The University of Sunderland Library Culture blog. Helpful tips and information for people in the Department of Culture studying, teaching or researching in the fields of Languages, History & Politics or English.
See the Support for your Subject pages for more information about help and resources.
History and Politics
Department of Culture Research Blog
Asian EFL Journal
This is a (mostly) open-access academic journal that you can find good full text research in, but some special content is charged for. You do need to register to access the free content - just click on the Register button, enter your e-mail address and from the list of options choose Bronze (default free access) selection:
Once you’ve completed the registration form you will receive an e-mail with a user ID and password, use this to login and you will be presented with a profile form which you can use to change your password if needed. Once you’ve done this you can go to the articles tab and begin reading. You can access some of the articles from the special Quarterly editions.
Quick, free and easy! See the TESOL tab in What’s New in Languages… for more ideas about free resources on the internet.
Language Collection: Did you know there is a Language Collection located on the ground floor of the Murray Library which houses books and DVD’s in other languages? If you are fluent in a language other than English then don’t rule out using original sources in French or German as well as translations. Sarah’s Key is a DVD in French with English subtitles and Sophie Scholl is a German language film based on real life events with English subtitles.
Media Resources: St Peter’s Library houses Media resources, some of which support World Cinema modules and will have books and resources relating to, for example, depiction and memory of the Holocaust through film and cinema. If you find a book or dvd you would like to use on the library catalogue and it’s located at St Peters you can either collect it yourself or reserve it to be sent to Murray Library for collection.
Short Loan Collection: Some books simply aren’t made available as ebooks by publishers, in this case you might find the essential title you need as a Short Loan book as well as on the ordinary library shelves. Short Loan books are limited to 24 hour borrowing and cannot be renewed - but, you may photocopy or scan up to 1 chapter or 5% from a book. If you’ve just been asked to read one chapter to prepare for a seminar why not scan it free of charge and then you have your own copy for research.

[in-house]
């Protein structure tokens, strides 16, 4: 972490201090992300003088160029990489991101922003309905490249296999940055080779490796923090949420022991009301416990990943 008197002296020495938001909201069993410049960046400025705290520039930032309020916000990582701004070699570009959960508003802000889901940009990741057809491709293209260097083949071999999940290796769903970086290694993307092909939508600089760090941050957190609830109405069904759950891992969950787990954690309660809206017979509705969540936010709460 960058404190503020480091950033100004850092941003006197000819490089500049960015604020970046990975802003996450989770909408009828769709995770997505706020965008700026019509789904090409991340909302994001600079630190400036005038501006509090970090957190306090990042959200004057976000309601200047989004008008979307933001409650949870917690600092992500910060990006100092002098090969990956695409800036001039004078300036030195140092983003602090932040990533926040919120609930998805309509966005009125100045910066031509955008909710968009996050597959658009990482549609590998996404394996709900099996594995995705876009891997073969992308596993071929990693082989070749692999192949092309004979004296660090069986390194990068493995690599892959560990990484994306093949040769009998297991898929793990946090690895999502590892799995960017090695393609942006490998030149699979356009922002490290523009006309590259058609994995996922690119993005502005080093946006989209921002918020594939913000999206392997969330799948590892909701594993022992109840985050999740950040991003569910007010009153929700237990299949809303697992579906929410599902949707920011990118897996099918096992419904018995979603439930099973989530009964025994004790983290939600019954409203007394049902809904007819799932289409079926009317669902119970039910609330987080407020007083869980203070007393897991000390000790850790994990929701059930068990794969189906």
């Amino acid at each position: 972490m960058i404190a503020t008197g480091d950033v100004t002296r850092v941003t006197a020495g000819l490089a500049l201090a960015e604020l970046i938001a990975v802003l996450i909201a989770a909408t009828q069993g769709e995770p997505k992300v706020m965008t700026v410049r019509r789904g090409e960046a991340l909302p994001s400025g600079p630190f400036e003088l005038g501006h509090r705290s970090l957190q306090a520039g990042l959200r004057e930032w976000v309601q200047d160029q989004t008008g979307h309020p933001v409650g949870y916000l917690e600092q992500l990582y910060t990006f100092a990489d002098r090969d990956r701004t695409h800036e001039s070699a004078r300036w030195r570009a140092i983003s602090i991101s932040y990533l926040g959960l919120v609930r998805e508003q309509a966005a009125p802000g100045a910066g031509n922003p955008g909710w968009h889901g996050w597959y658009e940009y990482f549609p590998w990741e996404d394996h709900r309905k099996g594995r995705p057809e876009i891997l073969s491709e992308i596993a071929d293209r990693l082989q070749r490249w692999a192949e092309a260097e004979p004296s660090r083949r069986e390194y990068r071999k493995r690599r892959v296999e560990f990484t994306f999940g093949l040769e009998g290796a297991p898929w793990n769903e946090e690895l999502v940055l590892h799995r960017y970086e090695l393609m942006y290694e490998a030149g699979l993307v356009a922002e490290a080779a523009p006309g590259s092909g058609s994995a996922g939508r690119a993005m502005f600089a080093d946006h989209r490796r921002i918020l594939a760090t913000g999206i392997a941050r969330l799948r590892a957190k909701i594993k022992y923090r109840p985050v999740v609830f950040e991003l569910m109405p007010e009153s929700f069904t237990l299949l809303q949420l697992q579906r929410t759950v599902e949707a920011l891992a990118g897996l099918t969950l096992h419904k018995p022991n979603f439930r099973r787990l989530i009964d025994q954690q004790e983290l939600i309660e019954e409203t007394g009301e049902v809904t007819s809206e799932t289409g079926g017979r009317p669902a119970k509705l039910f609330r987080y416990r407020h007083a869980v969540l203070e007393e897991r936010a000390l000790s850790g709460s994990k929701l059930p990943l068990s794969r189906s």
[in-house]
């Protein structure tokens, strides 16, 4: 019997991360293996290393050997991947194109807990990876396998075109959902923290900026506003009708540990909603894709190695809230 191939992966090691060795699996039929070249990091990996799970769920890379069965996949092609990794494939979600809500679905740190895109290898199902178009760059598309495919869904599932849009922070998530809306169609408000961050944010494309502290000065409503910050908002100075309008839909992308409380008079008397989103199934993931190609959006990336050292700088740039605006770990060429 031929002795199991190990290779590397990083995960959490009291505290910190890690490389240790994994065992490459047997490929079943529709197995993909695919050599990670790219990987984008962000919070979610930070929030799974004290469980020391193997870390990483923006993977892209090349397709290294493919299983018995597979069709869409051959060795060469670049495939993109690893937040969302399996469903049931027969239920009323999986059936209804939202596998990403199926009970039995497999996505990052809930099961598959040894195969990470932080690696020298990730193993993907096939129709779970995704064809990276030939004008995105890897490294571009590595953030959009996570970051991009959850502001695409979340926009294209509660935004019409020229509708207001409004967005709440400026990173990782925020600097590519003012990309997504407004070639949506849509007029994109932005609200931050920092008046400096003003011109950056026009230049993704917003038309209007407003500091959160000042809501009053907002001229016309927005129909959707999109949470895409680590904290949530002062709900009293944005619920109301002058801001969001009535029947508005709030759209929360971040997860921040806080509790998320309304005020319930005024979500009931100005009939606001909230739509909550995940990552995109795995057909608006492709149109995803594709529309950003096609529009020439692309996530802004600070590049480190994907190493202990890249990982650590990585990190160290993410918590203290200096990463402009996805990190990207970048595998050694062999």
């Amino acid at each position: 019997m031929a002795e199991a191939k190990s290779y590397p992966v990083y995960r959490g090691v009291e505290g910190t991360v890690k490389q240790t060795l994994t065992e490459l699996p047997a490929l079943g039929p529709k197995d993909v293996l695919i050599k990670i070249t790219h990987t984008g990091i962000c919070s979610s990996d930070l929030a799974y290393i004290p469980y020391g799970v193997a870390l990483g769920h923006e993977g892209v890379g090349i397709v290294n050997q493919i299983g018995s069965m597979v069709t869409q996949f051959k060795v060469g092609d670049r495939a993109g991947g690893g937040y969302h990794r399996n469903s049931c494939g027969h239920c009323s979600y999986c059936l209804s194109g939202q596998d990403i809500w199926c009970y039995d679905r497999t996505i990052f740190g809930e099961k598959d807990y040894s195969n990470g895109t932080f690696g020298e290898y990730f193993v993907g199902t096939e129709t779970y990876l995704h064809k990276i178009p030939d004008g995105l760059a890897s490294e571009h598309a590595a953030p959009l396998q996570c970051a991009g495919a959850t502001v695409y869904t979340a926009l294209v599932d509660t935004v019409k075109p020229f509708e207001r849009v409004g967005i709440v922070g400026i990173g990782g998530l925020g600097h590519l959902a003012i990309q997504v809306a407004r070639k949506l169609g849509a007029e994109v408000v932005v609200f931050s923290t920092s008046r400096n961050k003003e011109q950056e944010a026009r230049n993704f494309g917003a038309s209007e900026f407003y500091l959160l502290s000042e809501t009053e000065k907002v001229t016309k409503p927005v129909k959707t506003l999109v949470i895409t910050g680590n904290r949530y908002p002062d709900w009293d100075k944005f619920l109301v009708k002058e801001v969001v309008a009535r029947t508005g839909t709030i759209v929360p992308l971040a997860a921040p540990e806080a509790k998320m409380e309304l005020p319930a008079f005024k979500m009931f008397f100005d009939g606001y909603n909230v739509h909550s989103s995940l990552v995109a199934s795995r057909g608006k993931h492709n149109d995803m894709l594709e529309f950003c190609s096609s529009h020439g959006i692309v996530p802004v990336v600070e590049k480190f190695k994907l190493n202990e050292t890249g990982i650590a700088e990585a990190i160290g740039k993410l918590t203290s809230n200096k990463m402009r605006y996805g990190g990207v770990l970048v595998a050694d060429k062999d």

Some of our popular Short Loan books…
Make sure you get what you need - If the book you want is not available don’t be afraid to use the library catalogue to find alternative books rather than leaving empty handed! Use topic keywords such as holocaust literature, holocaust survivors, holocaust memories, Nazi genocide, Nazi Germany, Hitler, Third Reich and Gestapo to locate likely items.
Use your research skills to select the best academic resource available. Top tips include - look at the contents pages, glossary and index to get a feel for the content of the book. Are there images or additional content inside? Is the book published by an academic pubisher? Who is the author and what are their credentials? See our Finding and Evaluating Information area for more ideas…
Great news - direct linking to ebooks in SunSpace using the Full Text icon is now back to working normally meaning you can go straight to the title you need from your Module Resource list.
If you haven’t used ebooks yet why not try one out today!
These are just some of the ways you can make ebooks work for you:
*download a temporary copy to quickly scroll through and get an idea of the sections you need or to find out how useful the book will be
*use the Read Online option to print off an essential chapter or selection for reading
*use the Contents pages, indexes to quickly find the most relevant information within the book or use the Search function to search within an e-book (or virtually flip through the pages!). This means you can quickly and easily locate the relevant page or chapter for your research - simple!
*use your My Module Resources links to go direct to e-books recommended on your modules
*make notes as you read with the Notes function - you can download the notes you make, or keep them online as a reminder (only you can see your notes)
This weeks Culture Collisions theme examines research and resources for studying the Holocaust. We’ll look at resources within the library buildings, going beyond books for research, spotlight on specific items and resources for the Holocaust as represented through Performing Arts.
The Holocaust is a research focus in Arts and Culture modules including HAD117 Art in the 20th Century and ART200 Fine Art Professional Practice, HIS308 Europe from Revolution to War, HIS110 History in Practice, HIS220 Special Project, ELL343 Representations of Totalitarianism and the Holocaust, and MFL/GER Languages modules considering French and German culture and society.
Some of the recommended titles for these modules are highlighted in the book carousel below. Click on the arrows to cycle through the images and click on the book cover to see the title and availability in the library catalogue.